Watch The Quiet Family
In 1998, director Kim Ji-woon released "The Quiet Family," a dark comedy about a family that opens a mountain lodge only to have every one of their guests die. The film stars In-hwan Park as patriarch Kang Yeong-gyu, Moon-hee Na as his wife, and Song Kang-ho as their son, Kang Chang-gu. The movie opens with the Kang family driving to their newly acquired mountain lodge. They're excited about the prospect of running their own business and enjoying a peaceful life in the countryside. However, as soon as they arrive, things start to go awry.
Their first guest, a hunter, accidentally shoots himself in the foot. The family takes care of him, but he eventually dies from his injuries. They bury him in the woods, hoping that no one finds out what happened. But soon after, more guests arrive, and they too end up dead.
Despite the mounting body count, the Kang family continues to run the lodge, hoping to keep their reputation intact. They bury their guests in the woods and keep a strict code of silence, even as they start to unravel from the stress of their situation.
As the family's financial situation worsens, they start accepting more dangerous guests, including a gangster on the run and a government official who's been embezzling money. With each new guest, the stakes get higher, and the Kang family becomes more desperate to cover up their misdeeds.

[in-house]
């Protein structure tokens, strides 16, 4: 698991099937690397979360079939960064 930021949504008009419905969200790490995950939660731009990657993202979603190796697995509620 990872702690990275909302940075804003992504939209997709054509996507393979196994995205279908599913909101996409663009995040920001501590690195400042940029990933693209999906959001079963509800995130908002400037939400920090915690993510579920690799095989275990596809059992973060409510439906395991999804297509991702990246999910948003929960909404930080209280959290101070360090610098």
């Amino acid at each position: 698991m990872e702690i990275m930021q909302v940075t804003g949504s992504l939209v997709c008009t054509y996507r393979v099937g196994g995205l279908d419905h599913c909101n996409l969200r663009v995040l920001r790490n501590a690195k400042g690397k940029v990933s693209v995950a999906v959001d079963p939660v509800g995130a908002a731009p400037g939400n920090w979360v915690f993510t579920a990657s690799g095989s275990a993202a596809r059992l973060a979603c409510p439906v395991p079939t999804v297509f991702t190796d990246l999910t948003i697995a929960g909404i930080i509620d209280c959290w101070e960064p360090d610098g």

"The Quiet Family" is a black comedy that often walks the line between horror and humor. The characters are absurd and over-the-top, but the violence and tension are very real. The film is a commentary on the Korean obsession with appearances, as the Kang family goes to great lengths to protect their reputation, even as it becomes clear that they're responsible for the deaths of their guests.
One of the most interesting aspects of the film is the way it plays with audience expectations. The opening scene is a cheerful musical number that suggests a lighthearted, fun movie. But as the body count rises, the tone becomes darker and more serious, until the final scene, which is both bleak and absurd.
"The Quiet Family" also features strong performances from its cast, particularly Song Kang-ho, who would go on to become one of Korea's most beloved actors. His character, a wannabe filmmaker who's always recording his family's exploits on a camcorder, is the film's most sympathetic and relatable character.
Overall, "The Quiet Family" is a darkly comic and unsettling film that's both a commentary on Korean society and a horror movie in its own right. It's a testament to director Kim Ji-woon's skill that he's able to balance these two tones so effectively.